[dev-context] Wiki Text Problems.

Taco Hoekwater taco at elvenkind.com
Tue Sep 6 15:29:23 CEST 2005

Hi Mojca,

Mojca Miklavec wrote:
> I'm sorry. It was my request to use pngalpha for figures on background 
> that is not white (for "the question marks" for example, for math inside 
> tables with gray background, ...), so if anyone is to blame: please, 
> blame me!

I'll blame Microsoft.

Of course, Patrick could keep on using PNG transparancy with a
"IE renders this page badly, please upgrade to a decent browser"
remark in the side bar. I certainly wouldn't mind, but I'm not
sure how many of the reader potential of the wiki are IE based.

> I didn't notice any weird functionality on IE since I don't use it, but 
> Taco's observation is true (sad enough).

I also believe png is generally the better format, but because
I think you are a bit misinformed, here is some extra information:

> No, please, no GIFs!!! If it has to be, let's keep opaque PNGs, GIFs are 
> the very last option. Besides the licence (I don't know anything about 
> it), 

Gif is free, these days (the patent is finally expired)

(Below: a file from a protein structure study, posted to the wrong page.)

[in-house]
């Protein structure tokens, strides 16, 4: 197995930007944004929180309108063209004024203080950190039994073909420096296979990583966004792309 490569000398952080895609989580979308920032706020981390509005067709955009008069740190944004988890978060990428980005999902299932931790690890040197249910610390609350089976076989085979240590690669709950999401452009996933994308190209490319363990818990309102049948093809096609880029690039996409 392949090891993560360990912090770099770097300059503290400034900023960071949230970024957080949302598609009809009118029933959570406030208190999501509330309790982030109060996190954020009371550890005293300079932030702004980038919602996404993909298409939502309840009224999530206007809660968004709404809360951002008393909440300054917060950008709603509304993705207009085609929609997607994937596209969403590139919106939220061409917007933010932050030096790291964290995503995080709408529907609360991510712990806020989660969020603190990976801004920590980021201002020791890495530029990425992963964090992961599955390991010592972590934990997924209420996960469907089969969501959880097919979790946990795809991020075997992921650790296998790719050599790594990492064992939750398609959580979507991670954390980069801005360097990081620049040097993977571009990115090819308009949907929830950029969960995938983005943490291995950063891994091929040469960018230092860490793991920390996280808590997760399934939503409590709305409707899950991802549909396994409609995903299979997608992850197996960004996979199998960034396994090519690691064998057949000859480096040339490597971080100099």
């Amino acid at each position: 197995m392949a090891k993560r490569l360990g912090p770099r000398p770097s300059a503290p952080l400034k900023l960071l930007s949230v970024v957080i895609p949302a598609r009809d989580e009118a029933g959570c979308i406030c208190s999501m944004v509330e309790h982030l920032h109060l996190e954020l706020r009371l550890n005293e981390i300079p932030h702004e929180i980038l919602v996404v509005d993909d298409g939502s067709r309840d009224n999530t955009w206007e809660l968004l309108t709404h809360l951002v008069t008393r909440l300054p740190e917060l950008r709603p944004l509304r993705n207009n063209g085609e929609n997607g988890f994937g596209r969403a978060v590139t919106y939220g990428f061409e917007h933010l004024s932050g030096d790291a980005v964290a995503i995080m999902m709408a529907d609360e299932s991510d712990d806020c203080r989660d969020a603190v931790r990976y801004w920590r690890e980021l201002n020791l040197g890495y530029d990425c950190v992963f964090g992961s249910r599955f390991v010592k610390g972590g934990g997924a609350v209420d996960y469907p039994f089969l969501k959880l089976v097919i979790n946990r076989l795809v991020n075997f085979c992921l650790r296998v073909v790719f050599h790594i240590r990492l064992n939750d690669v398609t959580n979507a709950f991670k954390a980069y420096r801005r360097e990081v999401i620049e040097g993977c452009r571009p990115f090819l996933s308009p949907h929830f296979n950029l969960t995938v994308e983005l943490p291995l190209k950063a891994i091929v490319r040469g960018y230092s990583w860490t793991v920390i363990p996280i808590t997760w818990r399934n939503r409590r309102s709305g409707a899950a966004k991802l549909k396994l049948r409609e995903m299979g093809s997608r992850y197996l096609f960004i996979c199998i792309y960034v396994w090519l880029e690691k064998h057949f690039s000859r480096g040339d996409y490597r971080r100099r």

> the number of colors is limited, 

True in general, but it has the same number of colors (256) that
ghostscripts "png256" device that the wiki uses. (more colors
leads to larger file sizes, and usually unneeded on the web).

>they aren't compressed (as PNGs 
> are) 

Gif images really are compressed, and in fact quite well, using
a variable-length LZW algorithm (that's what the patent was for).
Add to that that gif has a smaller file format overhead then PNG,
so it usually performs better (smaller files) than png for really
small images (icon/bullet size). Also, gif supports animation.

Gif format has it's uses in web design.

A 1 by 1 pixel transparant image, stored as compactly as possible
(gimp 2.0):

   43 bytes  empty.gif
   95 bytes  empty.png

A 32 by 32 pixels 256 color rainbow (from the pngsuite):

   1729 bytes   basi3p08.gif
   1527 bytes   basi3p08.png

> and I would say (althoug I don't claim it and I didn't take time to 
> check) that transparency is implemented as a "transparent color" rather 
> than transparent gradient in GIFs.

You are right. (if you want to, you can do transparancy in that way
inside a PNG image as well, btw. It allows smaller file sizes than a
full alpha channel).

> Shame on Microsoft!

Very, very, very much so!


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